Article in brief: The author explains the reasoning behind her decision to completely disconnect from social media for a while.
Social Media suicide is a very peculiar behavior, one which I have personally contemplated over and over again. I’ve seen it done before, I’ve read extensively on it. The idea of disconnecting leaves me wondering, is it an attempt to attract attention? Or can pain override every other emotion erasing the will to carry on expressing oneself?
I’ve gone and interviewed a few social media suicide victims. Their responses altered between the search of true meaning of human relationships, to the need to quit the addiction and therefore gaining more time that could be put in better use. But of course, there were some who wanted to be heard; wanted to be tagged to once again resurrect from their social media deaths. Then, there are other suicide victims that didn’t just end in the social media strata sphere, but extended into the social life arena. Slowly, these suicides evolved into the real life, with the need to be removed entirely from all social interactions.
But why I ask in a time when through social media one could connect to everyone anywhere everywhere at anytime, and not to mention the career opportunities one could cultivate through online resume databases, why at a time when you don’t have to ever feel alone or bored does one need to give up on social media?
I addressed these concerns of mine to a friend who without delay went on a pro-social media life campaign condemning any act of social media suicide as an attention seeker. However, in the midst of his social media propaganda rampage, he brought up a very unusual word: escapism. This word lingered while the rest of his speech muted away.
I looked up the word escapism on the Merriam and Webster:
an activity or form of entertainment that allows people to forget about the real problems of life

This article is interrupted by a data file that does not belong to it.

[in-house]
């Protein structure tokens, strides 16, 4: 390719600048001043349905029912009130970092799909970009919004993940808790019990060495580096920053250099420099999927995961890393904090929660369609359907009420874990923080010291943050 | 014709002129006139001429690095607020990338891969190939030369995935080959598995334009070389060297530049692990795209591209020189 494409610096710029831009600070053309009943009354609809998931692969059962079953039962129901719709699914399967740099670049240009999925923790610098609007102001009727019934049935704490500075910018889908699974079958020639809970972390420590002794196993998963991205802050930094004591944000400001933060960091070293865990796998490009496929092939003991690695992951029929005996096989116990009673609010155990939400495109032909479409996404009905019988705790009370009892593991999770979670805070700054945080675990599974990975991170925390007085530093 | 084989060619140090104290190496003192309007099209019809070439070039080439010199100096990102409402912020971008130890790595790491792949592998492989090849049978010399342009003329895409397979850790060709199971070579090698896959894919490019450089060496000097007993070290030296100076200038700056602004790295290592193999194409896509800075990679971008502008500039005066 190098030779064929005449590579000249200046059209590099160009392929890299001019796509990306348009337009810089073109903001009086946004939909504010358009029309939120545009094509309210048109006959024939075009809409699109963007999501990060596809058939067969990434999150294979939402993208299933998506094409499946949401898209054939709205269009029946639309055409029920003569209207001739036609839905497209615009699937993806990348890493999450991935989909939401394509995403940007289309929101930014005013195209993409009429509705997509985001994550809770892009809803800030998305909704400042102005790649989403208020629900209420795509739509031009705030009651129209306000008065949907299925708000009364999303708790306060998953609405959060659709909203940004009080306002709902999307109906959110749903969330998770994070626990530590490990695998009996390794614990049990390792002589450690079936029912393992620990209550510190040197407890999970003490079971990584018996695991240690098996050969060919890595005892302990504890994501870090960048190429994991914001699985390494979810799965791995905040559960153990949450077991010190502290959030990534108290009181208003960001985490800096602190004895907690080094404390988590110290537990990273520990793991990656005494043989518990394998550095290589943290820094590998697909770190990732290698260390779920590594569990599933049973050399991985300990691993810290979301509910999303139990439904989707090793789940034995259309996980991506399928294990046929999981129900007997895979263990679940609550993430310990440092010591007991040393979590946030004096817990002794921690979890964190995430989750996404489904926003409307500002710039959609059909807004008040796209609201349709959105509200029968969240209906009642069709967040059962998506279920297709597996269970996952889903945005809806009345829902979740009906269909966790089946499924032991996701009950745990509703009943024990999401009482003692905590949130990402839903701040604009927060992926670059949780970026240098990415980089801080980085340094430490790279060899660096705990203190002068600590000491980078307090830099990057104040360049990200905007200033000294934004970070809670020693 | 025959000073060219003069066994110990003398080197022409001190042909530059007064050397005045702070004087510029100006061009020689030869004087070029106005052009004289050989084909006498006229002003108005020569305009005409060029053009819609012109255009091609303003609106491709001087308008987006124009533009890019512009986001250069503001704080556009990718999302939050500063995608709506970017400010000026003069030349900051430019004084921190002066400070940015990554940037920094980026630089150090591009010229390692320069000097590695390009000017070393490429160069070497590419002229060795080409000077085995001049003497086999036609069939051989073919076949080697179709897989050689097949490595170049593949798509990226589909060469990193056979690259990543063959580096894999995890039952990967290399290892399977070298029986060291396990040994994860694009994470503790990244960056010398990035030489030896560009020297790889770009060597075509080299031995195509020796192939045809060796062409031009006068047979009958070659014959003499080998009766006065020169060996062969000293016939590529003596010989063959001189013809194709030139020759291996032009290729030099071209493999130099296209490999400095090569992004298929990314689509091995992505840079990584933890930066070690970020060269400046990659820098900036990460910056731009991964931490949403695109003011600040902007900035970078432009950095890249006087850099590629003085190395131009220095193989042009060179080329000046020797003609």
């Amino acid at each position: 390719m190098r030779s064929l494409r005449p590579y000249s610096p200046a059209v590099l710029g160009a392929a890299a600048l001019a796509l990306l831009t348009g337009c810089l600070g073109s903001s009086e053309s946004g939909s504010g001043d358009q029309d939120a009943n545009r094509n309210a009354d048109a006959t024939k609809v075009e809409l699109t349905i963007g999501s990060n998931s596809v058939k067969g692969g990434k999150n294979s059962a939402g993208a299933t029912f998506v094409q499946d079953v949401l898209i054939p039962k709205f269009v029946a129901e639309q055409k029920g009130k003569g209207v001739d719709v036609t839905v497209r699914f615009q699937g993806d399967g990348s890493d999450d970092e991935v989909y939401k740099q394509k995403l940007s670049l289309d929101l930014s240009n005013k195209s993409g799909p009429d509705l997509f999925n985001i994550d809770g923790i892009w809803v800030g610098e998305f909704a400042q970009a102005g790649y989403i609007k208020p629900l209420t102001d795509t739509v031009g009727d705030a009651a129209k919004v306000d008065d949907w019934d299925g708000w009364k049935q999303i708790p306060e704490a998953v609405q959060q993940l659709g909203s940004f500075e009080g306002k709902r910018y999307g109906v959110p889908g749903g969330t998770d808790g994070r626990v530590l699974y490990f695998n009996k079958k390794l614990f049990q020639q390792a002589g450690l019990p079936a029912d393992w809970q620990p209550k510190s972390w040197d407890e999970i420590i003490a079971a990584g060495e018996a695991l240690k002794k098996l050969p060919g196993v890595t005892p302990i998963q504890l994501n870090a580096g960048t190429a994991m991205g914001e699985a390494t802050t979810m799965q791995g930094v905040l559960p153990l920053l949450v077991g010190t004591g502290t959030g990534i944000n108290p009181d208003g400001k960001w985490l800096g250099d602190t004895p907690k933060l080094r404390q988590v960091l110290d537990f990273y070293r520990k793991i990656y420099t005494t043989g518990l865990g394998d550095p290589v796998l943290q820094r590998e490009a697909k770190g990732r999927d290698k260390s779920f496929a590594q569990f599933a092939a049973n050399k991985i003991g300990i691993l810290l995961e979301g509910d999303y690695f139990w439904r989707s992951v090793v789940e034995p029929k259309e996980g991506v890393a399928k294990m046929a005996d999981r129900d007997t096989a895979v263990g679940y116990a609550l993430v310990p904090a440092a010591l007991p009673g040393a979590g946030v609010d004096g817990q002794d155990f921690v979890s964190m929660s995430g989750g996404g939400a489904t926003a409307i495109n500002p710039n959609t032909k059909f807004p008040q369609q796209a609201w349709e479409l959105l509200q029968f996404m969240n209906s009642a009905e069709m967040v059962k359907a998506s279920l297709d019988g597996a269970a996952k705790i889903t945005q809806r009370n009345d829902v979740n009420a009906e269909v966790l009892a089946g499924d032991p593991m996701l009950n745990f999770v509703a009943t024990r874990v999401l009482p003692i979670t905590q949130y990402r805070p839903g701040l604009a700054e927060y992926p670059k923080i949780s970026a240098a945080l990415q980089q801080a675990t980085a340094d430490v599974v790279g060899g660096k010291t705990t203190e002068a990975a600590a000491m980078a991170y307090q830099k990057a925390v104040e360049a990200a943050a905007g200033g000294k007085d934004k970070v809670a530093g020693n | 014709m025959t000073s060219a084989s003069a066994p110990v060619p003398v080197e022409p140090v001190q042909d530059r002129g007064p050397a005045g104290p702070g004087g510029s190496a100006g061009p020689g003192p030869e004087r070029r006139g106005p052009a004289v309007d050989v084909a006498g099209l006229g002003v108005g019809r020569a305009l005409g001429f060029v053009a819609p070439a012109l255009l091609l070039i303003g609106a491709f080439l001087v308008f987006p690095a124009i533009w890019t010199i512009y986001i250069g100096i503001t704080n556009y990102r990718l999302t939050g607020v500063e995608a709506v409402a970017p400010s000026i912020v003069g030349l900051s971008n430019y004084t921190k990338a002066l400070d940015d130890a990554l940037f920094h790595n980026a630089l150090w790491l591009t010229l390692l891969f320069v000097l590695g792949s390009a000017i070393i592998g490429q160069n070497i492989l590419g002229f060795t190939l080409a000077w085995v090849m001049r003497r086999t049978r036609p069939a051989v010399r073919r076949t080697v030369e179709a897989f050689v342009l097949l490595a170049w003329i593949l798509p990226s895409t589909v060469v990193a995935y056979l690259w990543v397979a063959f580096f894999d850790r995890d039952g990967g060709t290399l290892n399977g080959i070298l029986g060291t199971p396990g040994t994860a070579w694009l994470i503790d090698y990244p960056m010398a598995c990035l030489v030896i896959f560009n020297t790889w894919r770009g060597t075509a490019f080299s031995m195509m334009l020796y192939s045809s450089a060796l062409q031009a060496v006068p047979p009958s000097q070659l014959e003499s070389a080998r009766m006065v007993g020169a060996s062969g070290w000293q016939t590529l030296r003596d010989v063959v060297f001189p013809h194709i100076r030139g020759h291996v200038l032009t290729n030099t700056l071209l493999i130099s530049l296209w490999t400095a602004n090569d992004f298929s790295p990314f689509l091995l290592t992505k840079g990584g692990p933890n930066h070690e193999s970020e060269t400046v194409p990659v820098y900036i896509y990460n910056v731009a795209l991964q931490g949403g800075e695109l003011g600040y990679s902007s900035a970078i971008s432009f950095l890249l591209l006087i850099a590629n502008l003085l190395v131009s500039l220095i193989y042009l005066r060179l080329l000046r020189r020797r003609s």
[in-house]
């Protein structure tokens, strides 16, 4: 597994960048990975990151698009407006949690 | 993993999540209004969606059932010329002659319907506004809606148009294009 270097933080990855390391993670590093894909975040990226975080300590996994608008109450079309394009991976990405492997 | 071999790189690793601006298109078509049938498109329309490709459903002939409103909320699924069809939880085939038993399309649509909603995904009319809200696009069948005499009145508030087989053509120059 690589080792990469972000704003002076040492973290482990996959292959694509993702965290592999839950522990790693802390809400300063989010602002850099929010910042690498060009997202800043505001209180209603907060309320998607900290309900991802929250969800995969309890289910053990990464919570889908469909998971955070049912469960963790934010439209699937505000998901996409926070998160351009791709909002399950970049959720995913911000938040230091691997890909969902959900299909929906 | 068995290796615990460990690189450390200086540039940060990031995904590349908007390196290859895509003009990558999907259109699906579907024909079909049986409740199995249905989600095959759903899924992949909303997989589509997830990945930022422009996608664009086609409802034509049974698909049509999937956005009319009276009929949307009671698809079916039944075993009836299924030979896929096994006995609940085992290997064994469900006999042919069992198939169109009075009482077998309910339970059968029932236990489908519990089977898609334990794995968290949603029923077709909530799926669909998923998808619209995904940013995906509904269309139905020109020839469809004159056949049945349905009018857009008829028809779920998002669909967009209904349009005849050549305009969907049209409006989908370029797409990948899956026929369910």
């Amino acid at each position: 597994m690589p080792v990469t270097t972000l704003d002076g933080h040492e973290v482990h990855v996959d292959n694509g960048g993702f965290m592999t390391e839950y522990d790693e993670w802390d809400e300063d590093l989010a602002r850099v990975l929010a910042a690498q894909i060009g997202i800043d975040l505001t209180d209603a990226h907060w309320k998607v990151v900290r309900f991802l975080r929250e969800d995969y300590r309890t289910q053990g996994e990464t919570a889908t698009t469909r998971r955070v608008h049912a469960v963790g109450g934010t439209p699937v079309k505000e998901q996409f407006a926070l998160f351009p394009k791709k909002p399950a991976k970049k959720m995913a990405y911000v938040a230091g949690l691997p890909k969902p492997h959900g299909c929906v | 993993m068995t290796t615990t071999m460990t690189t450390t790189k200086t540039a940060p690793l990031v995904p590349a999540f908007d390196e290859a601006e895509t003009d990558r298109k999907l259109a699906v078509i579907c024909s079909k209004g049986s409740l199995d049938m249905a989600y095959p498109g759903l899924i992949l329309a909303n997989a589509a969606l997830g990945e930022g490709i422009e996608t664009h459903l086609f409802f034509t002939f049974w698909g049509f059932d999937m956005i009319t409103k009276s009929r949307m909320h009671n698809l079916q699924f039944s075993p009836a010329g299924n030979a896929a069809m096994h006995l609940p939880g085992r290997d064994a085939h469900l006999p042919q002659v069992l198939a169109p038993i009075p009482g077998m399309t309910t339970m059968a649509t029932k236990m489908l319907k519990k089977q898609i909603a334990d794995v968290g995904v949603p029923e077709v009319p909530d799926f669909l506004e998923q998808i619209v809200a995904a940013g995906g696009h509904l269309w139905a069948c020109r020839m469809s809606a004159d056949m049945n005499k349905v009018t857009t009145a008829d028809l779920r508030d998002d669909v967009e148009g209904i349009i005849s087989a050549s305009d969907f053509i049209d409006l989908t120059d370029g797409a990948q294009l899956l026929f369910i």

I asked myself the question: How many times have I reached to my mobile in order to avoid an inconvenient confrontation, whether a confrontation with others, or indeed confrontations with my own thoughts?
I have been through a very hard year, and a lot of challenges were swung my way. It became second nature, the moment I would wake up and was confronted with the sound of reality I picked up my mobile and went onto Instagram. Every time I was rejected and heard a no for a project or a research, I would end up hours on Pinterest looking for inspirational quotes. If I ever found myself in a room filled with strangers or a room filled with acquaintances on their phones, I cut the awkward silence and whatsapped every possible person until someone replied.
I avoided my real problem. My real problem was the need to face these problems, not to bandage them up with inspirational quotes.
The very nature of social media is in its accessibility and availability. Unlike a book or a movie it does not have an ending. You can easily have enough content to last you an entire lifetime and everyone can BRB. There is no disruption unless disconnected.
To add on to the point I’m trying to make, I couldn’t have said it any better than Prince Ea did in this video:
And so I disconnected.
To read the author’s reflection post the disconnection phase, click here.
Al Shamsi’s recently published book Alayah by Sail Publishinghas been awarded the support from Dubai Culture part of their printing and publishing movement “Reading in Arabic Challenge”.
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